And it shall be in that day, that living waters shall go out from Jerusalem; half of them toward the former sea…
I. THE DESIGNATION OF THE GOSPEL. Here called "living waters." It points out the purity of the Gospel. Not the stagnant pool, but the running stream. Holiness to the Lord is stamped on all its principles, commandments, and rites. It is a dispensation of mercy, but it gives no indulgence to the least sin. It points out the refreshment which it yields. How sweet are its offers of pardon to the awakened conscience! It points out also the fertility which the Gospel produces. Christianity aims at forming the love of God in the heart and conduct.
II. THE PLACE FROM WHICH THESE WATERS ISSUE. When Christ ordered repentance and remission of sins to be preached in His name to all nations, beginning at Jerusalem, the banks within which these living waters had flowed were broken down, and the stream began to rush over the Gentile world. These waters flow from Jerusalem, as it is by the Church that they are communicated. They are brought to the Church not only that they may be improved, but diffused.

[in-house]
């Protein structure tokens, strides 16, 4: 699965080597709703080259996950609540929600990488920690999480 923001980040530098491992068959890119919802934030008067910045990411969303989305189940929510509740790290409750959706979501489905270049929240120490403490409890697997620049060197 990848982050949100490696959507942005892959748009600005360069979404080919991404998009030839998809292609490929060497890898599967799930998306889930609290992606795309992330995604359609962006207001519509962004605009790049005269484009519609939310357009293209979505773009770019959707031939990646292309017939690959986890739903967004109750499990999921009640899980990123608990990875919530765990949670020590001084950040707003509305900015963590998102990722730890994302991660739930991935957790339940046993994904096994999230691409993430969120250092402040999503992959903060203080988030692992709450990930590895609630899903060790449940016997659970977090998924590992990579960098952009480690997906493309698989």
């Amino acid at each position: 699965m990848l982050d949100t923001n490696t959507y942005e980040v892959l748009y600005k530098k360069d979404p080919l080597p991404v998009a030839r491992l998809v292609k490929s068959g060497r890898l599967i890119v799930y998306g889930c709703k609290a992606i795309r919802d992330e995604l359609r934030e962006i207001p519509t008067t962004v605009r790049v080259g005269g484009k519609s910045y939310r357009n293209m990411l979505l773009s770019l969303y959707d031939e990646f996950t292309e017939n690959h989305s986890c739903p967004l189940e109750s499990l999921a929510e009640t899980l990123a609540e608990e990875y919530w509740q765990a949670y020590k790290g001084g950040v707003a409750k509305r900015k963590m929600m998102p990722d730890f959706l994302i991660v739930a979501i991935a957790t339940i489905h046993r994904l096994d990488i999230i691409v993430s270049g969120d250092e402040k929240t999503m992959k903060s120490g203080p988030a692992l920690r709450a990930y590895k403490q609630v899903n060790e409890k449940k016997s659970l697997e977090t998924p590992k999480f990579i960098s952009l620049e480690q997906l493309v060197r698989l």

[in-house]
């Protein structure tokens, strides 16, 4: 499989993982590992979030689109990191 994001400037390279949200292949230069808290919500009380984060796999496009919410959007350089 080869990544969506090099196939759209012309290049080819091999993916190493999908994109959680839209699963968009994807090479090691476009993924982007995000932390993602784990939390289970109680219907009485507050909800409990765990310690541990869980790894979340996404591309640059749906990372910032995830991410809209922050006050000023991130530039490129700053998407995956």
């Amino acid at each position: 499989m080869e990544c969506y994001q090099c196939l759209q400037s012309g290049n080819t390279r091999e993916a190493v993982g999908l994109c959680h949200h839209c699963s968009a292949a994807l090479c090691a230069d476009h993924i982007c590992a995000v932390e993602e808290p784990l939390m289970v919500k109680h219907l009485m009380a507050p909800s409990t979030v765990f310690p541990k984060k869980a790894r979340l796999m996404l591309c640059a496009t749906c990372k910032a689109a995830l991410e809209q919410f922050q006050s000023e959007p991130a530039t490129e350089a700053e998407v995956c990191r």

III. MARK THE COURSE OF THESE LIVING WATERS. The statement seems to intimate that the Gospel should bless the nations of the Eastern and of the Western world. There are various circumstances which indicate that a more extensive diffusion of the Gospel will soon take place.
IV. THE CONTINUANCE OF THE COURSE OF THESE LIVING WATERS. Their flow shall neither be impeded by the drought of summer nor the frosts of winter. The effects of the Gospel on the souls of disciples are perpetual also. The knowledge it gives is everlasting light; the peace it yields is everlasting consolation; the love it inspires is a charity that never fails; and the holiness it forms is a well of living water, springing up unto everlasting life.
(Henry Belfrage, D. D.)
Parallel VersesKJV: And it shall be in that day, that living waters shall go out from Jerusalem; half of them toward the former sea, and half of them toward the hinder sea: in summer and in winter shall it be.